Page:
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BMJ Case Rep. 2010; 2010: bcr1220092524.
Published online 2010 November 2. doi:  10.1136/bcr.12.2009.2524
PMCID: PMC3028330
Reminder of important clinical lesson

Severe mitral regurgitation due to right ventricular apical pacing

Abstract

A 75-year-old man with history of paroxysmal atrial fibrillation developed acute pulmonary oedema immediately after permanent pacemaker insertion for symptomatic bradycardia and was transferred to our institution. Echocardiography prior to pacemaker insertion showed normal left ventricle (LV) function and mild mitral regurgitation (MR). A single-chamber pacemaker had been inserted with the ventricular lead positioned in the right ventricular apex. He was treated with diuretics with symptomatic improvement.

Investigations failed to reveal a cause for cardiac failure. Patient subsequently had multiple readmissions for heart failure and echocardiography revealed severe MR. Patient was referred for mitral valve (MV) surgery.

Intraoperatively, when patient was in sinus rhythm and not paced, transoesophageal echocardiogram showed a significant reduction in the severity of MR. MV surgery was aborted and further echocardiographic characterisation revealed worsening of MR during ventricular pacing. The device was upgraded to a dual-chamber system and programmed to atrial pacing with intrinsic ventricular rhythm. He has had no further admissions over the following year.

Background

We believe that the case report demonstrates the importance of attention to mode of pacing in the evaluation of mitral regurgitation (MR) in those with permanent pacemakers.

Case presentation

A 75-year-old man with history of paroxysmal atrial fibrillation was transferred to our institution after developing acute pulmonary oedema immediately after permanent pacemaker insertion for symptomatic bradycardia. Echocardiography prior to pacemaker insertion had demonstrated normal left ventricle (LV) function and mild MR. A single-chamber pacemaker had been inserted with the ventricular lead positioned in the right ventricle (RV) apex. We postulated that a single-chamber pacemaker was chosen because patient was in atrial fibrillation at the time of insertion.

He was treated with diuretics with symptomatic improvement. Investigations failed to reveal a cause for cardiac failure. In particular, he had no elevation in cardiac enzymes, echocardiography failed to show any change in function, and coronary angiography was unremarkable. The presumptive diagnosis was volume overload in the periprocedural period. However, over the ensuing months, the patient experienced recurrent hospital admissions due to symptomatic LV failure. Subsequent echocardiography revealed severe MR that was not apparent prior to pacemaker insertion. The patient was referred for MV surgery.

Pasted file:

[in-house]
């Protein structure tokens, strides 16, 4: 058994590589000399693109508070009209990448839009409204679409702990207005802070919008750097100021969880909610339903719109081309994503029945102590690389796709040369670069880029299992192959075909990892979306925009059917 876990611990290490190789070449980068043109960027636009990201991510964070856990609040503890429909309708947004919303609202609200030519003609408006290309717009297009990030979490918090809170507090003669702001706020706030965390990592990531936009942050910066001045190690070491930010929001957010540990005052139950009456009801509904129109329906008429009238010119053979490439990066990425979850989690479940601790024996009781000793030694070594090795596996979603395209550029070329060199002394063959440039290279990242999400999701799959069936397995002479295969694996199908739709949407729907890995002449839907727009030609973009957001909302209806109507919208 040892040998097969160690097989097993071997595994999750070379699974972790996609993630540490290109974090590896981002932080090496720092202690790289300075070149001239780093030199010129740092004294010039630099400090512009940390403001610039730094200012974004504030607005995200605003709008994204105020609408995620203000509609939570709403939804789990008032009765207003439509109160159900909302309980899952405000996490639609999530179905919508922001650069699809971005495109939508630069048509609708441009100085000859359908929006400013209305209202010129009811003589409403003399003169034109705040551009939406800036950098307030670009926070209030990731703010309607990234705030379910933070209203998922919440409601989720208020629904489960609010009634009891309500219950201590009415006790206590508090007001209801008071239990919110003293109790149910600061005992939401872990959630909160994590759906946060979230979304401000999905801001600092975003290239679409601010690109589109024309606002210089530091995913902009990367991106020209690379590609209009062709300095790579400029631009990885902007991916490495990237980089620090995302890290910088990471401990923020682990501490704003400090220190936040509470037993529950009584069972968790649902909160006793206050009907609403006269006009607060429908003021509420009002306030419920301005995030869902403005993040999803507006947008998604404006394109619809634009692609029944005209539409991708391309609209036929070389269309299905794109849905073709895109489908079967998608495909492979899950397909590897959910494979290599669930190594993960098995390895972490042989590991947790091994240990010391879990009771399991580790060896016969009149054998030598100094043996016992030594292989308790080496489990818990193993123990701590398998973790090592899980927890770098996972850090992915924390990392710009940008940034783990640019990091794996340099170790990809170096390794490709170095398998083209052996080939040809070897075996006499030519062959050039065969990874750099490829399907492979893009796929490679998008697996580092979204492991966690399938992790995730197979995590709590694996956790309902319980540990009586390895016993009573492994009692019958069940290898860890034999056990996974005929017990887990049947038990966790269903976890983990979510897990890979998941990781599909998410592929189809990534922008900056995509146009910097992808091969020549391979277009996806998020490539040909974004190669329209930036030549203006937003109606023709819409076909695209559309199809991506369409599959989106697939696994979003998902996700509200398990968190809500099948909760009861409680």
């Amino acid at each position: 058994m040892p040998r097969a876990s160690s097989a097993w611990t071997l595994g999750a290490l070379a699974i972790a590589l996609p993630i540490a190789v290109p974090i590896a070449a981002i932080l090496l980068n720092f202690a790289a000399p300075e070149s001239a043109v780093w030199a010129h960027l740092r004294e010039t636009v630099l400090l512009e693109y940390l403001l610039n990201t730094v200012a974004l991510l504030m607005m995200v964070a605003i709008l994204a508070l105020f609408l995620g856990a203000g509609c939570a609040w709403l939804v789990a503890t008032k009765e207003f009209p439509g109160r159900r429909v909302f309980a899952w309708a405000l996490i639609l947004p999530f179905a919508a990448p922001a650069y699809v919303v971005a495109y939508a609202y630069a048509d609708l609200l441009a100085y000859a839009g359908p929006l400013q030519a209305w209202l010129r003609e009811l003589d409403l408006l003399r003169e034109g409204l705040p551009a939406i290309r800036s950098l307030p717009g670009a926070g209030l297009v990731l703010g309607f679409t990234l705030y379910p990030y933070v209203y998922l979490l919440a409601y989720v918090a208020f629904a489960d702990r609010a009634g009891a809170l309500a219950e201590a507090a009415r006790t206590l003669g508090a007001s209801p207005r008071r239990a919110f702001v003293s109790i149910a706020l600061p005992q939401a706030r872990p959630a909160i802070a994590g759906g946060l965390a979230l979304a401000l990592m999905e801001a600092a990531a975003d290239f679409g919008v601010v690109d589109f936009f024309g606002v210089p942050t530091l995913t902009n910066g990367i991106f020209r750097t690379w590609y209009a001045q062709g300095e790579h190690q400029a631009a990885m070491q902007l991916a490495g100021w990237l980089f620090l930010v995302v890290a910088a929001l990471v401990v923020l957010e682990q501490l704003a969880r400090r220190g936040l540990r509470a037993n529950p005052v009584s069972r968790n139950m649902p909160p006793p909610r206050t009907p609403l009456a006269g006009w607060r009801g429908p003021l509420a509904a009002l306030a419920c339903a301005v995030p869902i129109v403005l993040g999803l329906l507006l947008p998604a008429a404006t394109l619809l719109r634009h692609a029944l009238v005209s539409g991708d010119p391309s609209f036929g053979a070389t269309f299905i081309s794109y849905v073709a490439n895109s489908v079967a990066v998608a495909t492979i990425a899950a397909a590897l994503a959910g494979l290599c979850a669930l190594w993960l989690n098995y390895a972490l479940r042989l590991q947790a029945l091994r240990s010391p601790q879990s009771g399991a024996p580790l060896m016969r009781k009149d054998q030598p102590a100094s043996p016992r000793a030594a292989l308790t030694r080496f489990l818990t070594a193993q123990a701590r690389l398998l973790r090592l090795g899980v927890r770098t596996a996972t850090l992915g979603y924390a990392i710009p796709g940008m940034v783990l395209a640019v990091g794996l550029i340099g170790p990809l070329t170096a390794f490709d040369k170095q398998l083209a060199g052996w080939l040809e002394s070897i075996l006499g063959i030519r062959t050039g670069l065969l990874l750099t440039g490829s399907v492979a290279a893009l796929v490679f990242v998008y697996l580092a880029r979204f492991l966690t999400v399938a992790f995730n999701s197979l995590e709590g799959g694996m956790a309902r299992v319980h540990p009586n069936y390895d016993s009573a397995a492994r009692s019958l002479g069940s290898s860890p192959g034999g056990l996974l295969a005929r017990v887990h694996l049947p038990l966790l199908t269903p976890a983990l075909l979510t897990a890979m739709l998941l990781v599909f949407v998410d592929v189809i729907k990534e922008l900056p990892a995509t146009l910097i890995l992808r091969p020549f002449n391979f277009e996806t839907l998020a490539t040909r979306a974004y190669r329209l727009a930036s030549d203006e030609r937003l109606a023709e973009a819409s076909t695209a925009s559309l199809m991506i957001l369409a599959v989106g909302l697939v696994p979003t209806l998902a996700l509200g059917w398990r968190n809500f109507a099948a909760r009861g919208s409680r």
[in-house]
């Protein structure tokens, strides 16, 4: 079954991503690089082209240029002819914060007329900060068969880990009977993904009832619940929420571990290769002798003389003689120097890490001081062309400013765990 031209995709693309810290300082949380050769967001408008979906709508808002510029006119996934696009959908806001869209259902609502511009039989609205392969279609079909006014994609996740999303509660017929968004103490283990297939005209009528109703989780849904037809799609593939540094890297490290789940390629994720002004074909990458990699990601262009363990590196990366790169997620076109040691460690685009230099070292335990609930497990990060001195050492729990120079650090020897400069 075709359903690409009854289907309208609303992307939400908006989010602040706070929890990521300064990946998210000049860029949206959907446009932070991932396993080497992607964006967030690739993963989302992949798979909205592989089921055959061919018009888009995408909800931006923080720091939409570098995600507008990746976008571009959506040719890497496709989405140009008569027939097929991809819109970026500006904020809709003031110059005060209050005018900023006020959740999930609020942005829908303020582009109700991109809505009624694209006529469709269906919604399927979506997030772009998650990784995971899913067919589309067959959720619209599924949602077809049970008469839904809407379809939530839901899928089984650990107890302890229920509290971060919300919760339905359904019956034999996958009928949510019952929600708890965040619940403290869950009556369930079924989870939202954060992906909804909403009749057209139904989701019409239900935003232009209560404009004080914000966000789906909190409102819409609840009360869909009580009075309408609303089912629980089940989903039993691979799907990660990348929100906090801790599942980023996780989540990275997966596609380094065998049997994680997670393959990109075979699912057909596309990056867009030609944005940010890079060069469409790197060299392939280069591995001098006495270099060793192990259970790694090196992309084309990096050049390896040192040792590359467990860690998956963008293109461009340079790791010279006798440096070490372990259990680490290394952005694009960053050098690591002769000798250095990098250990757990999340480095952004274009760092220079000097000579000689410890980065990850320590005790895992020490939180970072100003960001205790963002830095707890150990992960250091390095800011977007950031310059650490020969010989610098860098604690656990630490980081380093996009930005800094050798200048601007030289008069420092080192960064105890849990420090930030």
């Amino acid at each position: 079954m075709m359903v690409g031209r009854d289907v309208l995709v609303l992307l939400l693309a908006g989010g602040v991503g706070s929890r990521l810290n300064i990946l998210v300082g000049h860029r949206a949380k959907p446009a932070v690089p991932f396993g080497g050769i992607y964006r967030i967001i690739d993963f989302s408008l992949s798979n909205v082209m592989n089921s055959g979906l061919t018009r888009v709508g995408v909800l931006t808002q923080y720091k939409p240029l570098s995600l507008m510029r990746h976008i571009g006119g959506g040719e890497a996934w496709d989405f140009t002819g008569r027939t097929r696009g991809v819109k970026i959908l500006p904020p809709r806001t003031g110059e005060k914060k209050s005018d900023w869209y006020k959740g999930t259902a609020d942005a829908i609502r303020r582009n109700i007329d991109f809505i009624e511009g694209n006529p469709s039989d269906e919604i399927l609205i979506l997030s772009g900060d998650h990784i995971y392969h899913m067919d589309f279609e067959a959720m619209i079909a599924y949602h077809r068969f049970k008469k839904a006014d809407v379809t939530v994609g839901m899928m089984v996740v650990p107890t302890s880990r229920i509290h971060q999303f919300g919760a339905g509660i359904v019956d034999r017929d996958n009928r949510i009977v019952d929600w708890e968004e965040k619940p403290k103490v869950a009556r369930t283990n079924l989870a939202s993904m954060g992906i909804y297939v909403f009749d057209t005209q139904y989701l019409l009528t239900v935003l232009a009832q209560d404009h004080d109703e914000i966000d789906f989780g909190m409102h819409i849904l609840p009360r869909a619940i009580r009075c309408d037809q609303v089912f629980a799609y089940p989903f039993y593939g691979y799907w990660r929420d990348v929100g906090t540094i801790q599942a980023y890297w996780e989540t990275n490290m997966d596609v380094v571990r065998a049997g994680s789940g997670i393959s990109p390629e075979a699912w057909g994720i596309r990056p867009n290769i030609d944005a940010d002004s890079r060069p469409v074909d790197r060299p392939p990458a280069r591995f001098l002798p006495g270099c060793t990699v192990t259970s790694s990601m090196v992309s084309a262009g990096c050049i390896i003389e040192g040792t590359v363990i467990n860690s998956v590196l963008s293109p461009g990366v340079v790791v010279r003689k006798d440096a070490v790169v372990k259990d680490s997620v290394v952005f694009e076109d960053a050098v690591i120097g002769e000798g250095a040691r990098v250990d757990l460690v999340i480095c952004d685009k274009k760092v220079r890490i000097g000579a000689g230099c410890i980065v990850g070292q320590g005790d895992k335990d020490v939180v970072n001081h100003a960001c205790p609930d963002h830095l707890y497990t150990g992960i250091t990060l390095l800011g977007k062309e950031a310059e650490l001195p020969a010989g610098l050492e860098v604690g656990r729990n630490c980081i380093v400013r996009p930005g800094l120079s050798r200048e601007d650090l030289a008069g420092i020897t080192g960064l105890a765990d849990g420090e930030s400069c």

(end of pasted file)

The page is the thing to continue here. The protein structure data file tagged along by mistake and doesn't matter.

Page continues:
At the time of the planned operative procedure, the patient was in sinus rhythm and had not required pacing. Intraoperative transoesophageal echocardiogram showed a significant reduction in the severity of MR. MV surgery was aborted and further echocardiographic characterisation was undertaken. This demonstrated that during ventricular pacing there was severe MR that reduced markedly when not paced (figures 1 and and2,2, table 1). The device was upgraded to a dual-chamber system and programmed such that he was atrial paced with intrinsic ventricular rhythm. At pacemaker follow-up, he was in atrial fibrillation and hence 1:1 ventriculoatrial conduction during V pacing could not be determined. He has had no further admissions over the following year.

Figure 1
Mitral regurgitation with VVI pacing.
Figure 2
Mitral regurgitation with AAI pacing.
Table 1
Echocardiographic parameters of right ventricular pacing versus intrinsic ventricular rhythm

Investigations

  • Transthoracic echocardiogram prior to permanent pacemaker insertion – mild MR.
  • Transthoracic echocardiogram after permanent pacemaker insertion – severe MR with VVI pacing, mild MR when in intrinsic ventricular rhythm.
  • Coronary angiogram – normal.